PRODUCING AND SELLING ORGANIC HONEY

Today I’d like to touch on something that’s becoming more important by the day. Many of you can easily be forgiven for believing that the contents of your honey jar on your kitchen table are all natural. I know I was. But little did we know that long before the great push towards organic lifestyles and producing organic produce, our honey was far removed from nature than we originally thought. In this short post I’d like to investigate and share with you why I instinctively believed that organic honey was always going to be far healthier for human use than the processed versions.

WHY ORGANIC HONEY IS BETTER

The processed honey that we’ve become accustomed to reads like a horror story to me. First of all, the crops and orchids from which our industrious bees collect their pollen had all been sprayed with pesticides. If that wasn’t the case then there has been tampering by way of injecting antibiotics into the honey being produced. This is never the case with organic honey. It is naturally produced and is always free of pesticides.

This may shock you. You might believe that my beehive and its bees and the honey being produced by them are organic. After all, I’m not tampering with it. I am merely encouraging and nurturing the processes. But where have these dear little bees been? Do not for a moment think that they confine themselves to the sanctity of my little garden. They are as adept as ever and will go flying over the wall to explore new territory and taste new food.

And who is to say that anyone of my neighbors doesn’t spray his roses with pesticides? How are we to know?

HOW IS ORGANIC HONEY PRODUCED?

It is a matter of organic policy that organic beekeepers have to meet strict standards to ensure that their honey is naturally authentic. They do this by allowing inspectors to test their honey samples to ensure that they are free of any pesticides and artificial stimulants. These can be gathered up by bees from nearby crops or forests that have been sprayed to protect the natural environment from pests. The best way to successfully start up an organic honey farm is to be as far away from human habitation as possible.

The suggestion has been made that a five kilometer radius would be a good start because bees can fly up to 3km from their hives to search for new pollen. During the process of collecting natural honey, no sugar or antibiotics are injected into it. That’s why you’ll notice a distinct difference in taste when you pick up a jar of essentially raw honey.

CHECKLIST FOR SELLING ORGANIC HONEY

•    All nectar, honeydew and pollen must adhere from entirely natural sources. These food sources must remain pesticide free. This criterion also applies to the areas in which the bees forage for honey. And for miles on end, there must be no human activity.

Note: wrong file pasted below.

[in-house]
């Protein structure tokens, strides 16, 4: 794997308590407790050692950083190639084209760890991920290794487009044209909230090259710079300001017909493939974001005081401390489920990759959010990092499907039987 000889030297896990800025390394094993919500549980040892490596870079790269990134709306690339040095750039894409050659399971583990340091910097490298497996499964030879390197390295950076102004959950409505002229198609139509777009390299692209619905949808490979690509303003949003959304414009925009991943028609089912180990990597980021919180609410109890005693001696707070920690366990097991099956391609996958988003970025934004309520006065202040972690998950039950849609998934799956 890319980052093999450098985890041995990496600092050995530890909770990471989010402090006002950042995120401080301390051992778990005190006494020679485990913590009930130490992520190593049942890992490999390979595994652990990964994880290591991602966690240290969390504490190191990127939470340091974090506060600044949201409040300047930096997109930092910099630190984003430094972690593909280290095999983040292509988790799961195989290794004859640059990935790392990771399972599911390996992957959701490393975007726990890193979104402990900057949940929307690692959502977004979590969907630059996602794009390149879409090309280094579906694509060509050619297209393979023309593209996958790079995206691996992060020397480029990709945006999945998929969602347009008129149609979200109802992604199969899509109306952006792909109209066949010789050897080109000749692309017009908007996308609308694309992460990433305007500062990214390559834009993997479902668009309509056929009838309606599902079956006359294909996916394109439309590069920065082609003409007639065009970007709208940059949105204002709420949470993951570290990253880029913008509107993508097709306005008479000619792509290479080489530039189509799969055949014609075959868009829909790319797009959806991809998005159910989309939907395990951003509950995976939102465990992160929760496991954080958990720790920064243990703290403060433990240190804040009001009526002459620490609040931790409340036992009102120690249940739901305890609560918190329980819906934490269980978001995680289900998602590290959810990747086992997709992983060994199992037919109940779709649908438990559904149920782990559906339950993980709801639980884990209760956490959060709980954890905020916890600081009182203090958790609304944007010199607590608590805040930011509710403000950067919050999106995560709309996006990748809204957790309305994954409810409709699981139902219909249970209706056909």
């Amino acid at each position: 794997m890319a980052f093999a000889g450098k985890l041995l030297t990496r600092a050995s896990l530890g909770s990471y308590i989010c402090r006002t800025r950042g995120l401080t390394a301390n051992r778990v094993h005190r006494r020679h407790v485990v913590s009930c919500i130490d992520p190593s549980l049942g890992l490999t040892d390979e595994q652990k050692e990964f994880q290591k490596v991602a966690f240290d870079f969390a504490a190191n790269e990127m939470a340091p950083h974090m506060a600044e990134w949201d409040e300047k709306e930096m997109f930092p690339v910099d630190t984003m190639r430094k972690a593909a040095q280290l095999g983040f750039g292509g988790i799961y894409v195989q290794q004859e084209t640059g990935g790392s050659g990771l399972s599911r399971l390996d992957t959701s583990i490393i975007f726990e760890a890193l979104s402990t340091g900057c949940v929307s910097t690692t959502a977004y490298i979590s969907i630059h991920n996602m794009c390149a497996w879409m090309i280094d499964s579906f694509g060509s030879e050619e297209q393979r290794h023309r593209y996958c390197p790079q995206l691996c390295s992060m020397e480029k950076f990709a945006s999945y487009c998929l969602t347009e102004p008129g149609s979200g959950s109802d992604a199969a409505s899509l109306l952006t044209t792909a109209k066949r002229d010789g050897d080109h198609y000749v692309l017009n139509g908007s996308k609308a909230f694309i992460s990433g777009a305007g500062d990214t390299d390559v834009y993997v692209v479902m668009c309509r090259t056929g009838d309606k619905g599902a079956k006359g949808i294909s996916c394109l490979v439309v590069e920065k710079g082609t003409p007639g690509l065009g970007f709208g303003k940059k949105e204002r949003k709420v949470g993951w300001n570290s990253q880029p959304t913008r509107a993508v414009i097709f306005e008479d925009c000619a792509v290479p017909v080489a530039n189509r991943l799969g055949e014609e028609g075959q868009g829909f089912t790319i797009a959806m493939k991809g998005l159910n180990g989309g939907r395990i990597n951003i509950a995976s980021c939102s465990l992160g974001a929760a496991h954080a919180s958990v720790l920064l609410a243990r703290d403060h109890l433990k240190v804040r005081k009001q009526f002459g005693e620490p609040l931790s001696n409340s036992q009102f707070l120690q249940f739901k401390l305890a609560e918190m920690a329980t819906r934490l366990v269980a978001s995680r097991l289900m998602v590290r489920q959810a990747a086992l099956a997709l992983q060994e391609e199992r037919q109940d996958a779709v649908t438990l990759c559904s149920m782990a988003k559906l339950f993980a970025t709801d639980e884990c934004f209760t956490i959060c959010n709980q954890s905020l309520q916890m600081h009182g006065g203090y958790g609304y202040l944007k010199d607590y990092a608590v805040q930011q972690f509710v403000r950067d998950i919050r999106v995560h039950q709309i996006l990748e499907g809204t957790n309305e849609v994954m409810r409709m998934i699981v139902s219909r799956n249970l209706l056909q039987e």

•    Allow certified inspectors to regularly conduct tests to ensure that the honey is entirely organic. The standard test entails checking for environmental pollutants. Since organic beekeepers won’t be injecting these sources anyway, chances are good that inspectors won’t find residues of sugar or antibiotics in the natural honey.
•    Beehives must be entirely organically composed. No non-organic materials which in actual fact attract pests such as mice must be used. We need to clean those darn hives too. And to this end, only non-organic cleaning materials may be used during the cleaning processes.
•    When processed and packaged, no honey may be heated. This would rob it of its natural enzymes. Processing procedures are standardized by way of using gravitational settling and straining.

Just think of all the raw benefits that can be gained from only consuming raw and natural honey. It’s a raw deal of a different kind. Think what it does to your skin? Yes, raw honey can be added to your bath water and can be applied to your facial skin for medicinal and/or beautifying purposes. Say now you have acquired a taste for green, herbal or red bush, even chamomile tea. Imagine the healthy benefits you can gain by tipping a teaspoonful of raw honey into your tea.

Those who don’t enjoy the bitter taste can still add a dash of skimmed milk to their tea. I know, I do this and, boyo is it delicious. Never mind taste sensations and healthy benefits, it does appear that there are many challenges ahead if you want to become a strictly organic beekeeper. I’m thrilled with the idea but am not yet ready for all the hard work that may lie ahead. But to simply take a leaf out of the hardworking bees’ work manual, such things are possible.